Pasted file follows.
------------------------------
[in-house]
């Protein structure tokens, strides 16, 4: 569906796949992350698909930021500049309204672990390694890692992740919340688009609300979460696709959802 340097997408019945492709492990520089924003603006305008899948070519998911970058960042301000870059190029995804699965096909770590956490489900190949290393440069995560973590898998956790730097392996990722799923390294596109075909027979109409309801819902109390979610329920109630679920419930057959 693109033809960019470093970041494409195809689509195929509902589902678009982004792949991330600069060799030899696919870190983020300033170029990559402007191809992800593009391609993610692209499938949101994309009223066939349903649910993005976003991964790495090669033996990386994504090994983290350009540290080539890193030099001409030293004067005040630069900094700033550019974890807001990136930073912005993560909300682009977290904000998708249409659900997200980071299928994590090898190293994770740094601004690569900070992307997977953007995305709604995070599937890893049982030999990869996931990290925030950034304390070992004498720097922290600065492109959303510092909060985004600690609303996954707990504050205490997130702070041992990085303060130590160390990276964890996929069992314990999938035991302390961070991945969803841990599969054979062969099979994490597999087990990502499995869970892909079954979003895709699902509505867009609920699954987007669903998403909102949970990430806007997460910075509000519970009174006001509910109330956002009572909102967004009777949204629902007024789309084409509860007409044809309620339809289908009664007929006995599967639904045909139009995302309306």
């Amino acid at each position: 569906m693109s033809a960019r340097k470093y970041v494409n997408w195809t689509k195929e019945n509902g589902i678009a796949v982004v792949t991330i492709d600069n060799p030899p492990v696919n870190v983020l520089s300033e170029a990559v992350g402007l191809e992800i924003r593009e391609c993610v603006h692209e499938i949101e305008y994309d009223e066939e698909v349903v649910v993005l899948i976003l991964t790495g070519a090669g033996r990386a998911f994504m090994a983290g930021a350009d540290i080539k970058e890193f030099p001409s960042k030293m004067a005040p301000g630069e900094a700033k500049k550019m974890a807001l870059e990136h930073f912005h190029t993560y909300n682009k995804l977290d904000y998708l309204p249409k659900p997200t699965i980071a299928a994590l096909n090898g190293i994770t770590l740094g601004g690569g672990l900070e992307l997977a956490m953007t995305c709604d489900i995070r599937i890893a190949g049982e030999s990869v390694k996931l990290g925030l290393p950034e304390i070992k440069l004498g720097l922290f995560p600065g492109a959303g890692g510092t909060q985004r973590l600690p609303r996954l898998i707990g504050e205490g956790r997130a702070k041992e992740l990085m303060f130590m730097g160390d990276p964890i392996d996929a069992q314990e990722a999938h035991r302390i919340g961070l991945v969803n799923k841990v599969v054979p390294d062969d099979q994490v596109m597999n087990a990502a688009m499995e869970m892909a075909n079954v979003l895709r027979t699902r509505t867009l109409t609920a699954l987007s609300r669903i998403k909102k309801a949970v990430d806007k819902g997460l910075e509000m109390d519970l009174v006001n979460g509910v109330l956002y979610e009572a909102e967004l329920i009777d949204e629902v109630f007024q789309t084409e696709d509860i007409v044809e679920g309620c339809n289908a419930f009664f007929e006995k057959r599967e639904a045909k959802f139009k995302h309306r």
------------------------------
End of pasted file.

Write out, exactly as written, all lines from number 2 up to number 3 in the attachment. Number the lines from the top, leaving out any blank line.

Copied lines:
């Protein structure tokens, strides 16, 4: 569906796949992350698909930021500049309204672990390694890692992740919340688009609300979460696709959802 340097997408019945492709492990520089924003603006305008899948070519998911970058960042301000870059190029995804699965096909770590956490489900190949290393440069995560973590898998956790730097392996990722799923390294596109075909027979109409309801819902109390979610329920109630679920419930057959 693109033809960019470093970041494409195809689509195929509902589902678009982004792949991330600069060799030899696919870190983020300033170029990559402007191809992800593009391609993610692209499938949101994309009223066939349903649910993005976003991964790495090669033996990386994504090994983290350009540290080539890193030099001409030293004067005040630069900094700033550019974890807001990136930073912005993560909300682009977290904000998708249409659900997200980071299928994590090898190293994770740094601004690569900070992307997977953007995305709604995070599937890893049982030999990869996931990290925030950034304390070992004498720097922290600065492109959303510092909060985004600690609303996954707990504050205490997130702070041992990085303060130590160390990276964890996929069992314990999938035991302390961070991945969803841990599969054979062969099979994490597999087990990502499995869970892909079954979003895709699902509505867009609920699954987007669903998403909102949970990430806007997460910075509000519970009174006001509910109330956002009572909102967004009777949204629902007024789309084409509860007409044809309620339809289908009664007929006995599967639904045909139009995302309306």
């Amino acid at each position: 569906m693109s033809a960019r340097k470093y970041v494409n997408w195809t689509k195929e019945n509902g589902i678009a796949v982004v792949t991330i492709d600069n060799p030899p492990v696919n870190v983020l520089s300033e170029a990559v992350g402007l191809e992800i924003r593009e391609c993610v603006h692209e499938i949101e305008y994309d009223e066939e698909v349903v649910v993005l899948i976003l991964t790495g070519a090669g033996r990386a998911f994504m090994a983290g930021a350009d540290i080539k970058e890193f030099p001409s960042k030293m004067a005040p301000g630069e900094a700033k500049k550019m974890a807001l870059e990136h930073f912005h190029t993560y909300n682009k995804l977290d904000y998708l309204p249409k659900p997200t699965i980071a299928a994590l096909n090898g190293i994770t770590l740094g601004g690569g672990l900070e992307l997977a956490m953007t995305c709604d489900i995070r599937i890893a190949g049982e030999s990869v390694k996931l990290g925030l290393p950034e304390i070992k440069l004498g720097l922290f995560p600065g492109a959303g890692g510092t909060q985004r973590l600690p609303r996954l898998i707990g504050e205490g956790r997130a702070k041992e992740l990085m303060f130590m730097g160390d990276p964890i392996d996929a069992q314990e990722a999938h035991r302390i919340g961070l991945v969803n799923k841990v599969v054979p390294d062969d099979q994490v596109m597999n087990a990502a688009m499995e869970m892909a075909n079954v979003l895709r027979t699902r509505t867009l109409t609920a699954l987007s609300r669903i998403k909102k309801a949970v990430d806007k819902g997460l910075e509000m109390d519970l009174v006001n979460g509910v109330l956002y979610e009572a909102e967004l329920i009777d949204e629902v109630f007024q789309t084409e696709d509860i007409v044809e679920g309620c339809n289908a419930f009664f007929e006995k057959r599967e639904a045909k959802f139009k995302h309306r």